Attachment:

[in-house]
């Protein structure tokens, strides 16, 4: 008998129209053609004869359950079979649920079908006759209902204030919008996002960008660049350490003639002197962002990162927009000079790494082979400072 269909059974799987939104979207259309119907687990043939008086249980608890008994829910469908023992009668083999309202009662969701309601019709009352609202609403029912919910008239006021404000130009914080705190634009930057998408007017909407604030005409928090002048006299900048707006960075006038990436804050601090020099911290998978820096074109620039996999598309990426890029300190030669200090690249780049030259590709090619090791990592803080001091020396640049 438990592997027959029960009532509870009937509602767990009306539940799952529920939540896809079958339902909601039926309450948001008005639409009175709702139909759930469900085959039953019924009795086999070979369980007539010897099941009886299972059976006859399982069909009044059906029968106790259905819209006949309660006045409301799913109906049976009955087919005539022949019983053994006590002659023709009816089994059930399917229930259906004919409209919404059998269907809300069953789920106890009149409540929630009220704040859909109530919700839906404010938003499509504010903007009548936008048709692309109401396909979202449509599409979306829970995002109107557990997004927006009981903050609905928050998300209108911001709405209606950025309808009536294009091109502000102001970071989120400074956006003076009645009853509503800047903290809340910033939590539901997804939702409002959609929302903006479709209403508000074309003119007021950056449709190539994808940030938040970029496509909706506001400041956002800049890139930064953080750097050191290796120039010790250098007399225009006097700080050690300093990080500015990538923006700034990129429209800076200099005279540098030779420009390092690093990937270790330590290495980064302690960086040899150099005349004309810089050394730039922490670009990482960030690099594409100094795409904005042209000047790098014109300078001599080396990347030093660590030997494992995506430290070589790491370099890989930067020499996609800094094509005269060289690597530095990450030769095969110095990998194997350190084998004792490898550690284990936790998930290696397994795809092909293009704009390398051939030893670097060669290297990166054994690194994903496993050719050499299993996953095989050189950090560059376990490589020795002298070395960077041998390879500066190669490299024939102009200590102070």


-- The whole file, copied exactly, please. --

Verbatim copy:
[in-house]
């Protein structure tokens, strides 16, 4: 008998129209053609004869359950079979649920079908006759209902204030919008996002960008660049350490003639002197962002990162927009000079790494082979400072 269909059974799987939104979207259309119907687990043939008086249980608890008994829910469908023992009668083999309202009662969701309601019709009352609202609403029912919910008239006021404000130009914080705190634009930057998408007017909407604030005409928090002048006299900048707006960075006038990436804050601090020099911290998978820096074109620039996999598309990426890029300190030669200090690249780049030259590709090619090791990592803080001091020396640049 438990592997027959029960009532509870009937509602767990009306539940799952529920939540896809079958339902909601039926309450948001008005639409009175709702139909759930469900085959039953019924009795086999070979369980007539010897099941009886299972059976006859399982069909009044059906029968106790259905819209006949309660006045409301799913109906049976009955087919005539022949019983053994006590002659023709009816089994059930399917229930259906004919409209919404059998269907809300069953789920106890009149409540929630009220704040859909109530919700839906404010938003499509504010903007009548936008048709692309109401396909979202449509599409979306829970995002109107557990997004927006009981903050609905928050998300209108911001709405209606950025309808009536294009091109502000102001970071989120400074956006003076009645009853509503800047903290809340910033939590539901997804939702409002959609929302903006479709209403508000074309003119007021950056449709190539994808940030938040970029496509909706506001400041956002800049890139930064953080750097050191290796120039010790250098007399225009006097700080050690300093990080500015990538923006700034990129429209800076200099005279540098030779420009390092690093990937270790330590290495980064302690960086040899150099005349004309810089050394730039922490670009990482960030690099594409100094795409904005042209000047790098014109300078001599080396990347030093660590030997494992995506430290070589790491370099890989930067020499996609800094094509005269060289690597530095990450030769095969110095990998194997350190084998004792490898550690284990936790998930290696397994795809092909293009704009390398051939030893670097060669290297990166054994690194994903496993050719050499299993996953095989050189950090560059376990490589020795002298070395960077041998390879500066190669490299024939102009200590102070």